NAO casts doubt on GDS IT savings claims

The National Audit Office (NAO) has questioned the accuracy of government ICT savings in a report released today.


The National Audit Office (NAO) has questioned the accuracy of government ICT savings touted by the Government Digital Service (GDS).

The government said it saved £91 million on ICT last year through the ‘spend controls’ process, whereby GDS has to approve all spending on ICT by departments over £5 million and any digital projects worth over £100,000.

However, in a report published today, NAO criticised the methods used to calculate the savings GDS claimed to have clawed back from departments.

“In many cases, GDS did not calculate savings correctly in accordance with the guidance and method. In some cases, not all relevant costs were included,” the spending watchdog said.

“The evidence for savings is hard to follow. There was uncertainty over some numbers with aspects of the cases still being removed or evidenced well past year-end.”

It added: “While GDS’s business model is based on an ‘agile’ approach, developing proposals flexibly, it still needs to ensure that it gathers sufficient robust evidence to support savings claims.”

The £91 million total was not the original savings figure claimed by government, as it was changed to take into account the errors identified by the NAO before being publicly released.

The NAO declined to say what the government had claimed as the original sum when asked by ComputerworldUK.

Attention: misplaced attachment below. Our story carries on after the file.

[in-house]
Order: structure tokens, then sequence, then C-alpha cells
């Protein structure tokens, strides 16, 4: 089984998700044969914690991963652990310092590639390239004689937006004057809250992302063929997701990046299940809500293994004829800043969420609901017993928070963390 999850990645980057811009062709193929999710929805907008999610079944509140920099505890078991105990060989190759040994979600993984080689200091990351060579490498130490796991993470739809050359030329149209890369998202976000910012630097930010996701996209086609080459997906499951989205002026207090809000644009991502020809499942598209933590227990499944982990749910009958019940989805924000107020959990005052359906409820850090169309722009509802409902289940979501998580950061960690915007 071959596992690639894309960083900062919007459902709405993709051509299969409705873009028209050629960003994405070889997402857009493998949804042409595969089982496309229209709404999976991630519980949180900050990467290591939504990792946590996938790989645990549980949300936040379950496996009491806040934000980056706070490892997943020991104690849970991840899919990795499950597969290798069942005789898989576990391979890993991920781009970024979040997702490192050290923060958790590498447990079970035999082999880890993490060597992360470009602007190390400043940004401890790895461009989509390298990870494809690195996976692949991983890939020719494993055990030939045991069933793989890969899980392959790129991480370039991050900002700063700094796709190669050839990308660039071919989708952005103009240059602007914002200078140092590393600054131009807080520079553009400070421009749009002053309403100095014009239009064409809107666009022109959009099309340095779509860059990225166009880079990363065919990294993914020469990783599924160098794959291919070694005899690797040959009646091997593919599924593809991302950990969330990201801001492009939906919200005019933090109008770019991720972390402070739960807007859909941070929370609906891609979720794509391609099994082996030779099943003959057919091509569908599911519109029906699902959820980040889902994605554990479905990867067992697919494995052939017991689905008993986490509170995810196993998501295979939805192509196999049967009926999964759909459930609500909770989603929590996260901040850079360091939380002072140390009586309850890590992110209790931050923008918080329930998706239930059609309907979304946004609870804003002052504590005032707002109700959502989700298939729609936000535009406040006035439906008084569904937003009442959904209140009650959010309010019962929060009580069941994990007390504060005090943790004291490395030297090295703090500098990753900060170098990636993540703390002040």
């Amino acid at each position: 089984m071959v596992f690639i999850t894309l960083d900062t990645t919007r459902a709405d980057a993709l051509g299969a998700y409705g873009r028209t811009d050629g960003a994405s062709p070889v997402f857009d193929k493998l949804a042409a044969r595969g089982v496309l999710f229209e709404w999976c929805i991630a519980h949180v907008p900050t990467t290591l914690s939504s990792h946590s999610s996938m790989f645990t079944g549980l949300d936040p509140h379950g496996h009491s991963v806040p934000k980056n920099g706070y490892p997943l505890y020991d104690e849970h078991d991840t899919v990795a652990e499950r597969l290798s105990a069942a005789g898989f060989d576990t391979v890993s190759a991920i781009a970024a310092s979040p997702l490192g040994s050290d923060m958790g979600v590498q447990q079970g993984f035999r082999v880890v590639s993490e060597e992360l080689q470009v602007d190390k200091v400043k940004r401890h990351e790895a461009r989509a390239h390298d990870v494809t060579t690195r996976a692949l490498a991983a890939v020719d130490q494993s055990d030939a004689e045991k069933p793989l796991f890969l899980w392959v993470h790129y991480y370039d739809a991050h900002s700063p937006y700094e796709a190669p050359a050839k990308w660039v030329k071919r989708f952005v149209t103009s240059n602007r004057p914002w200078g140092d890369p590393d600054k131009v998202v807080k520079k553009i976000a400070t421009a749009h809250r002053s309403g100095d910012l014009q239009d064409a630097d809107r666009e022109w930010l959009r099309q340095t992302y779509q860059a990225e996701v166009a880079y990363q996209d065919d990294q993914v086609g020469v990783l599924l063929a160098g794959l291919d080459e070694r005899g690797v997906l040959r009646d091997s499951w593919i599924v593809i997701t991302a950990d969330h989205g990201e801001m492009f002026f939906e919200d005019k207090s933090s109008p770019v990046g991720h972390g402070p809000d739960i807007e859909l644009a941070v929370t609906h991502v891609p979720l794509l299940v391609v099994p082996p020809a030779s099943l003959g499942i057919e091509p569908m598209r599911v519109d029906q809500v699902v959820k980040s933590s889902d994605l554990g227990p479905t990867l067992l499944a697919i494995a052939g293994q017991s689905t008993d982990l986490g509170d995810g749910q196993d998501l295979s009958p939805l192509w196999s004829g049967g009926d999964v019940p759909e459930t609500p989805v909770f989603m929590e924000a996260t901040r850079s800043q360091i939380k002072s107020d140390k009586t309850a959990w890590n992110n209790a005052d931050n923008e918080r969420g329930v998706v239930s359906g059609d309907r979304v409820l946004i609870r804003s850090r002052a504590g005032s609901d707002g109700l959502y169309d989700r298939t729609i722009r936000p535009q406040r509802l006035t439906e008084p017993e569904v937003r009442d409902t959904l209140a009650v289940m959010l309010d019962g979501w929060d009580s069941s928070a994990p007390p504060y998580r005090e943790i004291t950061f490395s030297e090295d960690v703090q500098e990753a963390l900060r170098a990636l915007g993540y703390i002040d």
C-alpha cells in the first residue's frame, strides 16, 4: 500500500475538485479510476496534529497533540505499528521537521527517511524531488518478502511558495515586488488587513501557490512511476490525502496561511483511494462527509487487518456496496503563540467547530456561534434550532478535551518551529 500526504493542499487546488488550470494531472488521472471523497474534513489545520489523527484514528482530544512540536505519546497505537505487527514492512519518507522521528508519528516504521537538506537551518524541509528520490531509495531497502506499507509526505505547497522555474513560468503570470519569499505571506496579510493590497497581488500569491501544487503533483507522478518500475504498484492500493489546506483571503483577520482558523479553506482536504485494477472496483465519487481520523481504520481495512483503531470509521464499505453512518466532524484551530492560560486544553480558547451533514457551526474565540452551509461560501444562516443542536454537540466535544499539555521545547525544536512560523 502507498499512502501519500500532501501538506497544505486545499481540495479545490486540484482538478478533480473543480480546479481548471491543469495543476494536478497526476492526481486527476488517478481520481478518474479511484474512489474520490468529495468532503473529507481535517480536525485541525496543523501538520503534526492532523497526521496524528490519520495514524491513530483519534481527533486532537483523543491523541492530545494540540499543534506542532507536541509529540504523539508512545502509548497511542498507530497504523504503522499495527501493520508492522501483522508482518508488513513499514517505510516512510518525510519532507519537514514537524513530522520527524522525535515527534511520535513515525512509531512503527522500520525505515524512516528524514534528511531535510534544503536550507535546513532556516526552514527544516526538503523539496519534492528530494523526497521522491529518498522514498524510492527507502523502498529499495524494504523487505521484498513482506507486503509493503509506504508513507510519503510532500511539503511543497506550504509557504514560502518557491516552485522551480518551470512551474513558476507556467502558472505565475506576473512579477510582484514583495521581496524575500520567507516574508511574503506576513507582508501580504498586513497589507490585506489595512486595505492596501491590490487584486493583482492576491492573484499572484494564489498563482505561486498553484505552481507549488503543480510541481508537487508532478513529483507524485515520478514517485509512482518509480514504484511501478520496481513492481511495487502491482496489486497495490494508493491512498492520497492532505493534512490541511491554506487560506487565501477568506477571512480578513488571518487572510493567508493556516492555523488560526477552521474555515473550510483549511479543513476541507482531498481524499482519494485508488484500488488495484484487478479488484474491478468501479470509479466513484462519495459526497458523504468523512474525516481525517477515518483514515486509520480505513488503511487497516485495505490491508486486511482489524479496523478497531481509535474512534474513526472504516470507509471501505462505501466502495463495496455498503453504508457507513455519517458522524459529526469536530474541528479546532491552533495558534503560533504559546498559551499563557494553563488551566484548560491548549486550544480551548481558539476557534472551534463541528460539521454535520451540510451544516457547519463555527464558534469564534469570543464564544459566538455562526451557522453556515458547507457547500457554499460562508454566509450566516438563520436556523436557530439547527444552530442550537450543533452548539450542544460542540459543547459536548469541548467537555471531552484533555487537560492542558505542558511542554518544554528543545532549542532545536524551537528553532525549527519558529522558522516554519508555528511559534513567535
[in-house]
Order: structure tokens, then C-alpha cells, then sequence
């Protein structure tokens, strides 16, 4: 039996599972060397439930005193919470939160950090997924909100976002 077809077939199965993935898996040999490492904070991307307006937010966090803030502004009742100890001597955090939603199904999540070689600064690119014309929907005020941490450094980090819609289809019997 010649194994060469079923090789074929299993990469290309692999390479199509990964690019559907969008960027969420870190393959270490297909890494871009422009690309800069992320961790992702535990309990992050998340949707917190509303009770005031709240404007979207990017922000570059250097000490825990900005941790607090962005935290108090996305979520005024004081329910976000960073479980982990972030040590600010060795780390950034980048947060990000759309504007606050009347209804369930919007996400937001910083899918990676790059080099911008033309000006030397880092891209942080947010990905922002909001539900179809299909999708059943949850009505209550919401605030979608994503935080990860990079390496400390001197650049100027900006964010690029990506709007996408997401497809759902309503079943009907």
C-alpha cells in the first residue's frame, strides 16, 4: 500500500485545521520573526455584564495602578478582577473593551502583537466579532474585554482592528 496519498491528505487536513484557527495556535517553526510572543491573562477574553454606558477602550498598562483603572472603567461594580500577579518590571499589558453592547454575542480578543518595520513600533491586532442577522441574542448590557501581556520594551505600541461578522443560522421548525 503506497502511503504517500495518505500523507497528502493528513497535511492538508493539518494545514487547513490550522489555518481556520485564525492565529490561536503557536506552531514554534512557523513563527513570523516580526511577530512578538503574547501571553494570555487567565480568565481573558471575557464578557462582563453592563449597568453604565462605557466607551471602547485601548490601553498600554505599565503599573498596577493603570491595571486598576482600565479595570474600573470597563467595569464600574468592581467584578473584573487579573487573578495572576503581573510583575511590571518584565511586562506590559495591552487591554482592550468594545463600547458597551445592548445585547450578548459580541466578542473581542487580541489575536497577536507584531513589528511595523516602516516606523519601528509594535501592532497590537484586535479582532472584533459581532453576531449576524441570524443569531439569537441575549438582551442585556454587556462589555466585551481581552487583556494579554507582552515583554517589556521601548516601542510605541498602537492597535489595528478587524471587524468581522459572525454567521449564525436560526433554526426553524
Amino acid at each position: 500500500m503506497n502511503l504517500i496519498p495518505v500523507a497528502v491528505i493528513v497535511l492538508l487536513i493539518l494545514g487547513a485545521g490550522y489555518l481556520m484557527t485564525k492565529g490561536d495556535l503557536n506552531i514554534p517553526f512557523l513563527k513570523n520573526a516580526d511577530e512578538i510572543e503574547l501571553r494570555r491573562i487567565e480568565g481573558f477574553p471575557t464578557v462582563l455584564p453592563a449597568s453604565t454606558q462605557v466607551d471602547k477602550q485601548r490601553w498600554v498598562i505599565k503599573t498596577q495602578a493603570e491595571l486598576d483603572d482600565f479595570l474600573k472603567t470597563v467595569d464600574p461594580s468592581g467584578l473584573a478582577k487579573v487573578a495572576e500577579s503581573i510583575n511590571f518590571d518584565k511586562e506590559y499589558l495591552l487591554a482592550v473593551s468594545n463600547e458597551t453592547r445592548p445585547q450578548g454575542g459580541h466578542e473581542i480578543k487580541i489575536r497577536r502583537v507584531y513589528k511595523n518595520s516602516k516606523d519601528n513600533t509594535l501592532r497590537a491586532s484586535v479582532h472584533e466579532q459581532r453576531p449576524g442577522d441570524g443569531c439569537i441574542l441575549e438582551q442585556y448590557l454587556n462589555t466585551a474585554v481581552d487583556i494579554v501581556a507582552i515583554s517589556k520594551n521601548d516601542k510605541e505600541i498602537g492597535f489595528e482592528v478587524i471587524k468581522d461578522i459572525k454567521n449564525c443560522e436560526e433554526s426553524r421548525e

Repeated issue

The NAO said that GDS knew about problems with its methods over a year ago as the auditor reported similar issues for the figures in 2012/13.

It added: “Since the data and the process are entirely within Cabinet Office, GDS could have made more progress to resolve them.”

The NAO said that the Cabinet Office should work to identify the underlying reasons for the errors and improve the controls, which are implemented by its Efficiency and Reform Group (ERG) unit.

This should ‘as a minimum’ include more training for staff recording savings and more scrutiny of recorded savings, it said.

It also recommended that ERG work more closely with departments and seek to get their full agreement on any claimed savings.

The £91 million is part of overall savings of £14.3 billion that ERG claimed to have saved in 2013/14.

ComputerworldUK contacted the Cabinet Office for comment but did not receive a response.

Amyas Morse, head of the NAO, said:  “The Efficiency and Reform Group has worked to improve the calculation of savings but there are still areas where the quality of evidence must be improved.

“ERG has undoubtedly achieved significant savings for the taxpayer, as well as generally injecting pace and priority into the efficiency agenda. But it should do more to strengthen its own processes. It should also look to improve its reporting on how the scope of the savings has changed over time.”

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